Sri Lanka’s bowlers out-thought and out-fought West Indies to end the defending champions’ hopes of retaining their World Twenty20 crown, says David Lloyd.
West Indies – needing 161 to reach the final – were wobbling on 80-4 off 13.5 overs when heavy rain and hail forced the players from the pitch.
With play unable to resume, Sri Lanka secured a 27-run win on the Duckworth/Lewis method and gained a measure of revenge for their defeat to the West Indies in the 2012 final.
“The West Indies have been out-thought,” Lloyd told Sky Sports. “Sri Lanka’s bowlers have been really canny and clever in the conditions. This big, powerful West Indies team didn’t do anything in their innings.
“Sri Lanka worked so hard to get to the 160, particularly in the last two overs – there was a lot of damage done there.
“We saw so much emotion from Sri Lanka during this innings. They seemed to be out of this game but they stuck in and it just shows you what you can do in the last two overs of the game.
“Angelo Mathews [40 off 23 balls] is a big, powerful player. He was out on the last delivery of the innings but the damage had been done by then.
“Two of Sri Lanka’s big players – Mahela Jayawardene and Kumar Sangakkara – haven’t done a thing and they are in the final. That will just play on the minds of South Africa and India.
“You’d think in a competition like this that those two would have one telling innings between them but it hasn’t happened yet.”
Former Australian skipper Ricky Ponting told Sky Sports that the West Indies paid the price for failing to factor in the inclement conditions.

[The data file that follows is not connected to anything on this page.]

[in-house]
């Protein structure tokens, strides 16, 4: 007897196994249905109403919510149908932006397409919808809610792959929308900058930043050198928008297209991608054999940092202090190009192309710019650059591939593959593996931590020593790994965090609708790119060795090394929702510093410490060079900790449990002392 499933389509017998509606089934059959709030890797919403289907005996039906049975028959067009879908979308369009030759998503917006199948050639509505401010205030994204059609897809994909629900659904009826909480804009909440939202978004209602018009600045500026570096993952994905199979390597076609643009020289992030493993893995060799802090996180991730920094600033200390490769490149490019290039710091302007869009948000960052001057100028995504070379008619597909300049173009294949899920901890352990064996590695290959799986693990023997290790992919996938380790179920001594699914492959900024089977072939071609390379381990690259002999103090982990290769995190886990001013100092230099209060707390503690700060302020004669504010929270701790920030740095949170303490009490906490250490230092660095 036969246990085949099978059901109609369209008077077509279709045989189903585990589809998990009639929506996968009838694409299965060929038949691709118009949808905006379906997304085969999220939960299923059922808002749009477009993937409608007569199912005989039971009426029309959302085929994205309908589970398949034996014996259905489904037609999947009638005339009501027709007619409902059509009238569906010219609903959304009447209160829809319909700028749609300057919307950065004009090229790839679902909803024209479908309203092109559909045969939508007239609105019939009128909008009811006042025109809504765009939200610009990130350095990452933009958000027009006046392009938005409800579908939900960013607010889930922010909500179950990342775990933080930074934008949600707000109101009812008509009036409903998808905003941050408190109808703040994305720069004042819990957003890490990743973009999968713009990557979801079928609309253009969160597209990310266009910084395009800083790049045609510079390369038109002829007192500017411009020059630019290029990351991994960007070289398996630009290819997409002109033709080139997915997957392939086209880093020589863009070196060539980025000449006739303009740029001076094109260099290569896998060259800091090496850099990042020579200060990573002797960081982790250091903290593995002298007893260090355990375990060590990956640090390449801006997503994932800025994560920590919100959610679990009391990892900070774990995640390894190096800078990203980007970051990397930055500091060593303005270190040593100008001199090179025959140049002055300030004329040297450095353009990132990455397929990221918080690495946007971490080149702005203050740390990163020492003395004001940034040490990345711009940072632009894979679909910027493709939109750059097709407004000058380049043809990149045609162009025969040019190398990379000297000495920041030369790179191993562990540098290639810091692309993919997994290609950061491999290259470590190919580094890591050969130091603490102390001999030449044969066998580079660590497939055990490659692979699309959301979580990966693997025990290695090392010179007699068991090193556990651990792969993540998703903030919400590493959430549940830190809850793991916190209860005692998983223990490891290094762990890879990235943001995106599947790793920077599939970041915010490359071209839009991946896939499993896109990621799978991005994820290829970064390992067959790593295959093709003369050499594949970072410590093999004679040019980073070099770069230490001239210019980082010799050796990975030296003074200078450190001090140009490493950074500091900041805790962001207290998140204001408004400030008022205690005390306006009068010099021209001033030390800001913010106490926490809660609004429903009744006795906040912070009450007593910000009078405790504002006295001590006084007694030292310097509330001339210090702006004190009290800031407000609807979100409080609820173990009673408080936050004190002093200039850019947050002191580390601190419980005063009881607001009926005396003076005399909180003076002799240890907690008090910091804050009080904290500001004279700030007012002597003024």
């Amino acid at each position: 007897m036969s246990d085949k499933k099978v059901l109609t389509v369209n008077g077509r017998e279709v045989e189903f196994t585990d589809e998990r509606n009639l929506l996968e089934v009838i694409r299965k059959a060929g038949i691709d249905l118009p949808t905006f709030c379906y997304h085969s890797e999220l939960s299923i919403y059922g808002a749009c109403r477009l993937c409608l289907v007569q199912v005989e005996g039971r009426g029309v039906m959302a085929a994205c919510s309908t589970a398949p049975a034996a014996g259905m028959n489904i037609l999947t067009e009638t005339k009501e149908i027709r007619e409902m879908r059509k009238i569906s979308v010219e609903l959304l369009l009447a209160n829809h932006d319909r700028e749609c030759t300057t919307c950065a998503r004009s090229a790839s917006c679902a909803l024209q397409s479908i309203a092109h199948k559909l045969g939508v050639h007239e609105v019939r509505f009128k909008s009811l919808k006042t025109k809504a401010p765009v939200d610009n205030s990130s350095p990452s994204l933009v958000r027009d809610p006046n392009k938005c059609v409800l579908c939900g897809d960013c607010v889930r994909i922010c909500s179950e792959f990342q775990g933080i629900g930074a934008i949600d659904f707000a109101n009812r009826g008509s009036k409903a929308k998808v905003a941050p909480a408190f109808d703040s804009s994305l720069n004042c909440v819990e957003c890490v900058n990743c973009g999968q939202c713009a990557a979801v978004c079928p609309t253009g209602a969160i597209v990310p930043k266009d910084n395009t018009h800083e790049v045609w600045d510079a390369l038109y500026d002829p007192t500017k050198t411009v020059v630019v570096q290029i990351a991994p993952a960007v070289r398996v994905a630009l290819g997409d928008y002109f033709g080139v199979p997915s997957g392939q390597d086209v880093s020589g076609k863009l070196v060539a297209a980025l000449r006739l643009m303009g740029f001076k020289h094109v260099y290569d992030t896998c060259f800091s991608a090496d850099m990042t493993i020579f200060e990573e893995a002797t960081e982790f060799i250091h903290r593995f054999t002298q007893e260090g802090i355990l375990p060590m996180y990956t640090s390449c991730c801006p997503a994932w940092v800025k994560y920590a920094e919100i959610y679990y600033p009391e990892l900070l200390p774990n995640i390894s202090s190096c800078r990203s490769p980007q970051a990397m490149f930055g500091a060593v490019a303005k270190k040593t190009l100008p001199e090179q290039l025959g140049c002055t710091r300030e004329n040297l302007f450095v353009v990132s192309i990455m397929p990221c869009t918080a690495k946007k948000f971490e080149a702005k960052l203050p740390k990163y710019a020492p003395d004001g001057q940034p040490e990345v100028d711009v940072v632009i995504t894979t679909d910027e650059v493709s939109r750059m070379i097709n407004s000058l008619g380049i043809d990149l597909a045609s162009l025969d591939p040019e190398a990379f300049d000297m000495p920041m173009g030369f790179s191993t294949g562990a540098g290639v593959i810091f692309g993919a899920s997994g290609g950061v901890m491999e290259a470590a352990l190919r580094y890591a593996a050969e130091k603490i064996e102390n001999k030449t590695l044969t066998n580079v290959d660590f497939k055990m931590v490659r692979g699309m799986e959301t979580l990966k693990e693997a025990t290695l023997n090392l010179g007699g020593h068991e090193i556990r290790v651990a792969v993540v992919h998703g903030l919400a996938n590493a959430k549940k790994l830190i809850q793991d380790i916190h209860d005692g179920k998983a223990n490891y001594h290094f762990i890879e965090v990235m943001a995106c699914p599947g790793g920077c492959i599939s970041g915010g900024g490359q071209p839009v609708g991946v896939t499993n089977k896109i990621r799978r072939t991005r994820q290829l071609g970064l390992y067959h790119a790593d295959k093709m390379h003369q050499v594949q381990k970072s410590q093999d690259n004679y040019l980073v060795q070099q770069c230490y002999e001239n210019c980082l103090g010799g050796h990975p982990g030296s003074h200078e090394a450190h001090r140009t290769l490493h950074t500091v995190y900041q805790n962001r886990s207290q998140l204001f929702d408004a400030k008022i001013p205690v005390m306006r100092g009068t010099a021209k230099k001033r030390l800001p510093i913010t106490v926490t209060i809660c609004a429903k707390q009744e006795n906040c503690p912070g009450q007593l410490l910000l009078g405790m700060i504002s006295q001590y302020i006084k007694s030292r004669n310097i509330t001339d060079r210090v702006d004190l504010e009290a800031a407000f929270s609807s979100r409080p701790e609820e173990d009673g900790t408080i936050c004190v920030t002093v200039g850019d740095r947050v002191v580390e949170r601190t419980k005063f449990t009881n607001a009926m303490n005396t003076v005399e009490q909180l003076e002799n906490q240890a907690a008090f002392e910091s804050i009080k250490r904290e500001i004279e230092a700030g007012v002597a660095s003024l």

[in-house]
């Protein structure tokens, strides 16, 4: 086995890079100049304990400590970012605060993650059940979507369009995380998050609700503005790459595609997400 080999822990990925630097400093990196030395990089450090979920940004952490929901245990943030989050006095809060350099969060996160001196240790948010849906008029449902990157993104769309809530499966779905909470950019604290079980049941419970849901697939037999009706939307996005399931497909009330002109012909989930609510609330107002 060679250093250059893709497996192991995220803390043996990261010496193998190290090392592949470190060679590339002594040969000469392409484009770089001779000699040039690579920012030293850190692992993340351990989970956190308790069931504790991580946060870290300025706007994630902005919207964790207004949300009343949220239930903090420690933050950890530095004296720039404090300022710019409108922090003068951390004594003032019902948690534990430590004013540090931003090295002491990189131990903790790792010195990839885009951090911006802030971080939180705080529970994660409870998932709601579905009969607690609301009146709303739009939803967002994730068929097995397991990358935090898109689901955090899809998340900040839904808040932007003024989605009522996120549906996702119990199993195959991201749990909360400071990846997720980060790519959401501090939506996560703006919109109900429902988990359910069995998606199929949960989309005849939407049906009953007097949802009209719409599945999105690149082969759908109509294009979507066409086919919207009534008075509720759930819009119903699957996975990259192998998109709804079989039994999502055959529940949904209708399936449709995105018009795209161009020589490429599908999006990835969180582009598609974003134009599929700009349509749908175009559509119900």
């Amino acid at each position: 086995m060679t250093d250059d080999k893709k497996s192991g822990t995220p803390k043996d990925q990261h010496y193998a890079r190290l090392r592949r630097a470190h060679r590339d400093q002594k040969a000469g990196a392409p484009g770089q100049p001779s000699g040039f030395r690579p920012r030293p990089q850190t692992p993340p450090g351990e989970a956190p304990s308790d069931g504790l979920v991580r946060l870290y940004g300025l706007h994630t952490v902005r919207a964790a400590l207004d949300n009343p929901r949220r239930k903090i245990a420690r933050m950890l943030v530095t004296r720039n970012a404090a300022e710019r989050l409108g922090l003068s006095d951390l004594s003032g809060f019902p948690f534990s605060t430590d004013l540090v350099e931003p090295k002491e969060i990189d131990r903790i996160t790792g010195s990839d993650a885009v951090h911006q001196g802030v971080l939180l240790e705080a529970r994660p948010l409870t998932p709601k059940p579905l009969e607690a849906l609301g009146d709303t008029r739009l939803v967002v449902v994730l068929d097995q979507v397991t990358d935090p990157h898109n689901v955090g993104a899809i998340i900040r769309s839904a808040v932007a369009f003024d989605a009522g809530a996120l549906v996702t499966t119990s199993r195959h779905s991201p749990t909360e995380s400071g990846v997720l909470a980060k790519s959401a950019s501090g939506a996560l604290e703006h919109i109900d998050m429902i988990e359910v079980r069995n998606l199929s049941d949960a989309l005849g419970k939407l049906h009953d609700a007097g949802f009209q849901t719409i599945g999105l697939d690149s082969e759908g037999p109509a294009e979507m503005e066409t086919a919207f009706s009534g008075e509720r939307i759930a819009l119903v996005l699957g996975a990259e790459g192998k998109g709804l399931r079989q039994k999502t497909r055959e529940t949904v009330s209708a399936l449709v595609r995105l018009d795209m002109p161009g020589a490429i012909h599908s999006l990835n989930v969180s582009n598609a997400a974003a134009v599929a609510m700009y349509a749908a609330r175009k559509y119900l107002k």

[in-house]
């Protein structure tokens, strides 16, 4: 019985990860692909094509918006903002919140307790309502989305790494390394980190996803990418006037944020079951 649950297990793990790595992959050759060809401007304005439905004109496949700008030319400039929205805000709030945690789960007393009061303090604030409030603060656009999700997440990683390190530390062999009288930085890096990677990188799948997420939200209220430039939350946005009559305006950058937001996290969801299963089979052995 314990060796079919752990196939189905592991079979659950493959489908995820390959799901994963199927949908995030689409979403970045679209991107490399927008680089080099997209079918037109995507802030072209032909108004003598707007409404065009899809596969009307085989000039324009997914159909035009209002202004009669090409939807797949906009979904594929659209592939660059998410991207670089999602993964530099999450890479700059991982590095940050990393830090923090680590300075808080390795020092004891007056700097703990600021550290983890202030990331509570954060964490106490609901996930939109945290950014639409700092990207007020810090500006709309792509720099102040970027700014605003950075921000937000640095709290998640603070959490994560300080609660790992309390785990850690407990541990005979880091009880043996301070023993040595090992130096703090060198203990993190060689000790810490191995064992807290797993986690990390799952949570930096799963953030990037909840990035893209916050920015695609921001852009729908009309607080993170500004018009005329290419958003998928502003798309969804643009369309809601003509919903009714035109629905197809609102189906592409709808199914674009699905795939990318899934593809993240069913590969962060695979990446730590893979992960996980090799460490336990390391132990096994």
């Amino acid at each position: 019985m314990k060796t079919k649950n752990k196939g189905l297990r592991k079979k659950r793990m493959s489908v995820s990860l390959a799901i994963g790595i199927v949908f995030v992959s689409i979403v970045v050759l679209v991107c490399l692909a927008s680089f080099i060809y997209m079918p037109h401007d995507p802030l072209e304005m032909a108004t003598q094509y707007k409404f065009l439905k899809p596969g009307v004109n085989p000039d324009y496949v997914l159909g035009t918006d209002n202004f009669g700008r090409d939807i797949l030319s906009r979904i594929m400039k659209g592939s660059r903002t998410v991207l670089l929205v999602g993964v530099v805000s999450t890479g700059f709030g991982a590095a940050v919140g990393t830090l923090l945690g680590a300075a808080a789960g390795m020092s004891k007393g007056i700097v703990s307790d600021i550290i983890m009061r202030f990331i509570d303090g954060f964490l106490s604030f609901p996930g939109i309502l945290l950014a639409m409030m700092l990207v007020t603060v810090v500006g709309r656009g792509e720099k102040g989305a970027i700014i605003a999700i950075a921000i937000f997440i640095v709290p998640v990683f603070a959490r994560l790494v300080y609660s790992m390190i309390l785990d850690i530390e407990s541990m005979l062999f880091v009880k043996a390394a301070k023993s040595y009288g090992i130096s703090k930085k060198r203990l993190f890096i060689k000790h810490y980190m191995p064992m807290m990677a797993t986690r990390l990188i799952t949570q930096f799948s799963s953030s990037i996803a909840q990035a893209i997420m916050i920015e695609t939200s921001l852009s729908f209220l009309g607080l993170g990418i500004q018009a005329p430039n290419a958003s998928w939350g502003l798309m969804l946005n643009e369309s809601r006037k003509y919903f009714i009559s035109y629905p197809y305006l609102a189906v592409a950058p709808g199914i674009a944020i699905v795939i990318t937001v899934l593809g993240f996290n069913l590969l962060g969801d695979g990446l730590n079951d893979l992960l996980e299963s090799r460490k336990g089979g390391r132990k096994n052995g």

Although Dwayne Bravo blasted 30 off 19 balls, it proved too little too late following a sluggish start to the reply. Paceman Lasith Malinga (2-5) removed both Chris Gayle and Dwayne Smith cheaply to leave the chase in trouble at 28-2 off 4.5 overs and the chase subsequently failed to fire.
“There had been storms around and predicted all night, so there was always the chance that this was going to happen so they had to be up, near or around the run-rate in case Duckworth-Lewis came in,” said Ponting.
“Immediately that Bravo came out the run-rate was up really high. He had to come out and play that way but that’s his natural game. He made room outside of the leg stump to the spinners and hit them over the off-side.
“As convincing as the West Indies have been in some of their games, when you have to come out and chase a total of 160 in slow conditions it becomes a worry.”
Watch England Women take on South Africa Women in the ICC Women’s World T20 semi-final from 9am on Sky Sports 2 on Friday.
Find out who will face Sri Lanka in the men’s final on Sunday by tuning in for India v South Africa from 1pm on Sky Sports 2 on Friday.